Jack Novia will replace Jim Milton as CSG senior vice president and managing director for the Americas. Previously, Novia was senior vice president of the H-P technology solutions group. H-P also said Bernard Meric will take the place of Kasper Rorsted to head up the CSG group in the Europe, Middle East and Africa region. Meric had been senior vice president of HP's printer division in EMEA.
H-P's enterprise servers and storage division saw third-quarter revenue fall 5% from last year to $3.4 billion, reflecting, among other things, a 32% decline in Alpha server revenue, a 25% decline in nonstop server revenue, and an overall 15% plunge in storage revenue to $709 million. The company cited disruptions caused by implementation of new supply-chain software, "channel management" problems including overly aggressive discounting in Europe, and muted end-of-quarter order acceleration.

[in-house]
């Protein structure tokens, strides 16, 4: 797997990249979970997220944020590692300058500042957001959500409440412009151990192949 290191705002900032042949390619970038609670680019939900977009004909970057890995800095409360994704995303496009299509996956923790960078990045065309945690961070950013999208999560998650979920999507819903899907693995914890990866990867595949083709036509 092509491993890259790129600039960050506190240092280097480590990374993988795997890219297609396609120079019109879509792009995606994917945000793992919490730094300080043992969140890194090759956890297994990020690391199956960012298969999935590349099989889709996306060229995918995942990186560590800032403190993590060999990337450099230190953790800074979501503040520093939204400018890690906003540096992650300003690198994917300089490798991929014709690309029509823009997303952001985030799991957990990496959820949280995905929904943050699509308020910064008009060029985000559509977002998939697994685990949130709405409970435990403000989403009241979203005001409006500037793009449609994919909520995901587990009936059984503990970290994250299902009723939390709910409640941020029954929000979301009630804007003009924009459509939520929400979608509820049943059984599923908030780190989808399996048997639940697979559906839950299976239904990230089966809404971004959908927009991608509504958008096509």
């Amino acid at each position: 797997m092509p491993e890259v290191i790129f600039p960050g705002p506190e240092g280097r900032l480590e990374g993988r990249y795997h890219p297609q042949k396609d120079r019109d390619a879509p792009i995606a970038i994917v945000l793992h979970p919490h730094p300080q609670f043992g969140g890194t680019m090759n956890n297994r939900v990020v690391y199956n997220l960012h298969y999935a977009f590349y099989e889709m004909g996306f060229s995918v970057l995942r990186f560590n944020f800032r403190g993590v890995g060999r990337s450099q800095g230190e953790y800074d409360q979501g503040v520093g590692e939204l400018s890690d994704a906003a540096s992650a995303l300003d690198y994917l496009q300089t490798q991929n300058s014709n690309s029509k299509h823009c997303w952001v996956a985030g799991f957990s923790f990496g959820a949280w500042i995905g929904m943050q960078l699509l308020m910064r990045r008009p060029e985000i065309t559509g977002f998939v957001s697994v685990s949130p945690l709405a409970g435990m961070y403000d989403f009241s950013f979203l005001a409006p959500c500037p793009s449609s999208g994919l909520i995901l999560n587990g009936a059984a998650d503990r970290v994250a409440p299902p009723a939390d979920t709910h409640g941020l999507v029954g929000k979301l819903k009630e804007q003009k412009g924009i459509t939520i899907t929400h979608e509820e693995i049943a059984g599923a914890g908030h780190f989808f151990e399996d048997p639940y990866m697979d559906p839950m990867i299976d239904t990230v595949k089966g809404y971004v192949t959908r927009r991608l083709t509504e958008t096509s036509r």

"The main concern from the report is that the CPQ merger seems to have helped H-P in 'profitless' PCs, but failed to deliver in the enterprise," said UBS analyst Ben Reitzes in a follow-up note this morning, adding that he's reviewing his profit estimates for both fiscal year '04 and '05 and his price target of $27.
In H-P's other segments, personal systems revenue rose 19% from a year ago to $5.9 billion, including a 26% rise in desktop revenue and a 12% jump in notebooks. Consumer revenue rose 19% while commercial revenue rose 20%. The personal systems unit swung to a $25 million profit in the quarter.
In imaging and printing, revenue rose 8% from a year ago to $5.6 billion, reflecting strong growth in business hardware and supplies. The division's operating profit was $837 million in the third quarter.
By region, revenue in the Americas grew 4% to $8.4 billion, Europe grew 14% to $7.5 billion, and Asia Pacific grew 11% to $3.0 billion.
* Post was edited: 2004-08-22 10:41:00
Author2013-06-21 at 10:34:28 am